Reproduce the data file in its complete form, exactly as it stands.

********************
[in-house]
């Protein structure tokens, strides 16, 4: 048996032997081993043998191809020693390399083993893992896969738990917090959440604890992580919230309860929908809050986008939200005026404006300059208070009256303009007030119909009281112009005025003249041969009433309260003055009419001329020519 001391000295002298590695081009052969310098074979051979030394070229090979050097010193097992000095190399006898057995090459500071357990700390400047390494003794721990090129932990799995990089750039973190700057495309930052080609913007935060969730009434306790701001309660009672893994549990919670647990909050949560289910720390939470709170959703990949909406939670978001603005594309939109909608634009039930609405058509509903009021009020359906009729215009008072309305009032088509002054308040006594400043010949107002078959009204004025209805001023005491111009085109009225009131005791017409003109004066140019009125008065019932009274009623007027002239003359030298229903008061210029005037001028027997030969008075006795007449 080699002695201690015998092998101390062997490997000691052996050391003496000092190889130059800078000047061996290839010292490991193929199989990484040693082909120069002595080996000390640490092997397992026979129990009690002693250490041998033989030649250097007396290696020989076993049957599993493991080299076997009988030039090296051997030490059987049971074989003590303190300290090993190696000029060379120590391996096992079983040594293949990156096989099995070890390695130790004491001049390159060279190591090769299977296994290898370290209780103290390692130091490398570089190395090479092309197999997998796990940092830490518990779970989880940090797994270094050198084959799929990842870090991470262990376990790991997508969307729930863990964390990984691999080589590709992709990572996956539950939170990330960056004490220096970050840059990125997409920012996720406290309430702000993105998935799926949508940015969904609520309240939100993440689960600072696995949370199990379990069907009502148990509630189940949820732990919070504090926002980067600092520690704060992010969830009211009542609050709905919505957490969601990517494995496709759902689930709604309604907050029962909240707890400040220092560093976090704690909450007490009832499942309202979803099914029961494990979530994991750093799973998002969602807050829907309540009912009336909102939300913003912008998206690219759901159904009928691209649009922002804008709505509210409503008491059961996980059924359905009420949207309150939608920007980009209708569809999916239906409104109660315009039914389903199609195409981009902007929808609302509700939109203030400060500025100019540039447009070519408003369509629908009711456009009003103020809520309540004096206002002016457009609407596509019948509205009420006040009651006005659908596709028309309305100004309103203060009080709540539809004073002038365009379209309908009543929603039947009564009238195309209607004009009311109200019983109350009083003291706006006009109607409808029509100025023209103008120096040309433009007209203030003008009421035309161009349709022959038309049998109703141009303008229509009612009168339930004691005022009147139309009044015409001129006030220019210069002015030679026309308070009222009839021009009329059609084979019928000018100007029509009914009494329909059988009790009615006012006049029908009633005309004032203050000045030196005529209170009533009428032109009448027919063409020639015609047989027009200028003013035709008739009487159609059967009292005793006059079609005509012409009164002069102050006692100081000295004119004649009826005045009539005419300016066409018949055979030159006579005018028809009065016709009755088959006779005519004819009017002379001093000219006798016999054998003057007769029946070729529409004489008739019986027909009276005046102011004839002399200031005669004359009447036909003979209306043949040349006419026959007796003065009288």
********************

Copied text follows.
[in-house]
């Protein structure tokens, strides 16, 4: 048996032997081993043998191809020693390399083993893992896969738990917090959440604890992580919230309860929908809050986008939200005026404006300059208070009256303009007030119909009281112009005025003249041969009433309260003055009419001329020519 001391000295002298590695081009052969310098074979051979030394070229090979050097010193097992000095190399006898057995090459500071357990700390400047390494003794721990090129932990799995990089750039973190700057495309930052080609913007935060969730009434306790701001309660009672893994549990919670647990909050949560289910720390939470709170959703990949909406939670978001603005594309939109909608634009039930609405058509509903009021009020359906009729215009008072309305009032088509002054308040006594400043010949107002078959009204004025209805001023005491111009085109009225009131005791017409003109004066140019009125008065019932009274009623007027002239003359030298229903008061210029005037001028027997030969008075006795007449 080699002695201690015998092998101390062997490997000691052996050391003496000092190889130059800078000047061996290839010292490991193929199989990484040693082909120069002595080996000390640490092997397992026979129990009690002693250490041998033989030649250097007396290696020989076993049957599993493991080299076997009988030039090296051997030490059987049971074989003590303190300290090993190696000029060379120590391996096992079983040594293949990156096989099995070890390695130790004491001049390159060279190591090769299977296994290898370290209780103290390692130091490398570089190395090479092309197999997998796990940092830490518990779970989880940090797994270094050198084959799929990842870090991470262990376990790991997508969307729930863990964390990984691999080589590709992709990572996956539950939170990330960056004490220096970050840059990125997409920012996720406290309430702000993105998935799926949508940015969904609520309240939100993440689960600072696995949370199990379990069907009502148990509630189940949820732990919070504090926002980067600092520690704060992010969830009211009542609050709905919505957490969601990517494995496709759902689930709604309604907050029962909240707890400040220092560093976090704690909450007490009832499942309202979803099914029961494990979530994991750093799973998002969602807050829907309540009912009336909102939300913003912008998206690219759901159904009928691209649009922002804008709505509210409503008491059961996980059924359905009420949207309150939608920007980009209708569809999916239906409104109660315009039914389903199609195409981009902007929808609302509700939109203030400060500025100019540039447009070519408003369509629908009711456009009003103020809520309540004096206002002016457009609407596509019948509205009420006040009651006005659908596709028309309305100004309103203060009080709540539809004073002038365009379209309908009543929603039947009564009238195309209607004009009311109200019983109350009083003291706006006009109607409808029509100025023209103008120096040309433009007209203030003008009421035309161009349709022959038309049998109703141009303008229509009612009168339930004691005022009147139309009044015409001129006030220019210069002015030679026309308070009222009839021009009329059609084979019928000018100007029509009914009494329909059988009790009615006012006049029908009633005309004032203050000045030196005529209170009533009428032109009448027919063409020639015609047989027009200028003013035709008739009487159609059967009292005793006059079609005509012409009164002069102050006692100081000295004119004649009826005045009539005419300016066409018949055979030159006579005018028809009065016709009755088959006779005519004819009017002379001093000219006798016999054998003057007769029946070729529409004489008739019986027909009276005046102011004839002399200031005669004359009447036909003979209306043949040349006419026959007796003065009288």